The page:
The formation and remarkable stability of these compounds (to pressures of 160 GPa at least) could help provide a better understanding of the evolution and interior dynamics of Neptune, Uranus, Earth and other planets where methane-hydrogen compounds could be found. Indeed, the formation of methane-hydrogen compounds could influence critical properties of planetary matter, such as thermal conductivities and viscosities. Likewise, it is estimated that the melting temperatures of each compound are substantially different from either pure methane or hydrogen.

From a materials science context, it is likely that methane can retain its molecular character to much more extreme conditions than previously considered, by forming such host-guest compounds with hydrogen. This study contributes to our overall understanding of the fundamental interactions between simple molecules, and it opens new avenues for preparing extremely hydrogen-rich compounds of light elements. Further investigations are needed to determine if these methane-hydrogen compounds can be stabilised to ambient pressure, where they may have potential for use in hydrogen storage.


Principal publication and authors
Formation and stability of dense methane-hydrogen compounds, U. Ranieri (a,b), L.J. Conway (c), M.-E. Donnelly (a), H. Hu (a), M. Wang (a), P. Dalladay-Simpson (a), M. Peña-Alvarez (c), E. Gregoryanz (a,c,d), A. Hermann (c), R.T. Howie (a,c), Phys. Rev. Lett. 128, 215702 (2022);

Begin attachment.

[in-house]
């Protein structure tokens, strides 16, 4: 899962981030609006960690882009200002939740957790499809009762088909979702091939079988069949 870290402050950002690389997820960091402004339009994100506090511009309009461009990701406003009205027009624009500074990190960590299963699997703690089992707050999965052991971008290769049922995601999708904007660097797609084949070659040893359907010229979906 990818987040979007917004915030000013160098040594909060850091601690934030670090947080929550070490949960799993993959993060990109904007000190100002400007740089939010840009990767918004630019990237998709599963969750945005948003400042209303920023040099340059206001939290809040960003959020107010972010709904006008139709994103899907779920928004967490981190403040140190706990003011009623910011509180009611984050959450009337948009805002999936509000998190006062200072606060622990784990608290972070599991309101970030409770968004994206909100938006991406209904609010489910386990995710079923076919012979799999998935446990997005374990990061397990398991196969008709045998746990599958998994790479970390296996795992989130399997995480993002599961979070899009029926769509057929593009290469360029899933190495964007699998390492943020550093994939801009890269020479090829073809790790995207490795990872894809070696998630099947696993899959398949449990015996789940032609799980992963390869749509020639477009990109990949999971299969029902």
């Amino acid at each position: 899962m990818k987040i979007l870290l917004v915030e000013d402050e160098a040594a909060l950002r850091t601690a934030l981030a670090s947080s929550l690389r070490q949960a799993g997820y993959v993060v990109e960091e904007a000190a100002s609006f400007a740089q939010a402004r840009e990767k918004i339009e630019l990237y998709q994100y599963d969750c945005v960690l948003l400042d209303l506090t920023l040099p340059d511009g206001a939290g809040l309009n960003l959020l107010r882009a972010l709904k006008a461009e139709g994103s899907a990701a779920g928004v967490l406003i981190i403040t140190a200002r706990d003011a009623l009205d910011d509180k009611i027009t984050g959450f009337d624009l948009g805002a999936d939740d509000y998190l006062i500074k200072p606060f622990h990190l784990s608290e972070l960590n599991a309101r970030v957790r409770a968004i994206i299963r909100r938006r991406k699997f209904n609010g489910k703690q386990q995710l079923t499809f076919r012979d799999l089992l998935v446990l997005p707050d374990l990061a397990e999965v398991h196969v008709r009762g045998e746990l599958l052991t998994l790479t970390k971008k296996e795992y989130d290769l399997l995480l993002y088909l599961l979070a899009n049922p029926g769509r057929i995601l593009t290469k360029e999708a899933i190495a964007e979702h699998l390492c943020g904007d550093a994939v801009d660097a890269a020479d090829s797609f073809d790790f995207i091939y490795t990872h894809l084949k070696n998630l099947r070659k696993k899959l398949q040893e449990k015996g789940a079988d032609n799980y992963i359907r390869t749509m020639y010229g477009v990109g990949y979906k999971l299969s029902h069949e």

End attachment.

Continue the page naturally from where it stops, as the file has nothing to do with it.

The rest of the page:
(a) Center for High Pressure Science & Technology Advanced Research, Shanghai (China)
(b) Dipartimento di Fisica, Università di Roma La Sapienza, Rome (Italy)
(c) Centre for Science at Extreme Conditions & The School of Physics and Astronomy, The University of Edinburgh (UK)
(d) Key Laboratory of Materials Physics, Institute of Solid State Physics, Hefei (China)

[1] M. Somayazulu et al., Science 271, 1400-1402 (1996).


About the beamline: ID15B

Beamline ID15B is dedicated to the determination of the structural properties of solids at high pressure using angle-dispersive-diffraction with diamond anvil cells.

The beam from an in-vacuum U20 insertion-device is focused by vertical and horizontal transfocator and monochromatised by a Si(111) Bragg monochromator. The working energy for high-pressure experiments is 30 keV with a flux of 1012 photons/s at 200 mA. The beam size on the sample is normally about 5x5 µm2 but can be made as small as 1x1 µm2 for megabar pressure experiments. The scattered radiation is collected by an Eiger2 9M CdTe pixel detector from DECTRIS. A laser spectrometer is available for pressure determination by the ruby fluorescence method. It is also possible to perform Raman scattering experiments simultaneously.

The beamline is equipped with several membrane-type diamond anvil cells (0-100 GPa), a liquid He-cooled cryostat to perform high-pressure experiments at low temperatures (down to 10 K) and external resistive heating equipment for high temperatures up to 600 K. A Nd-YAG laser system is available externally for high-temperature annealing of samples inside the diamond anvil cell.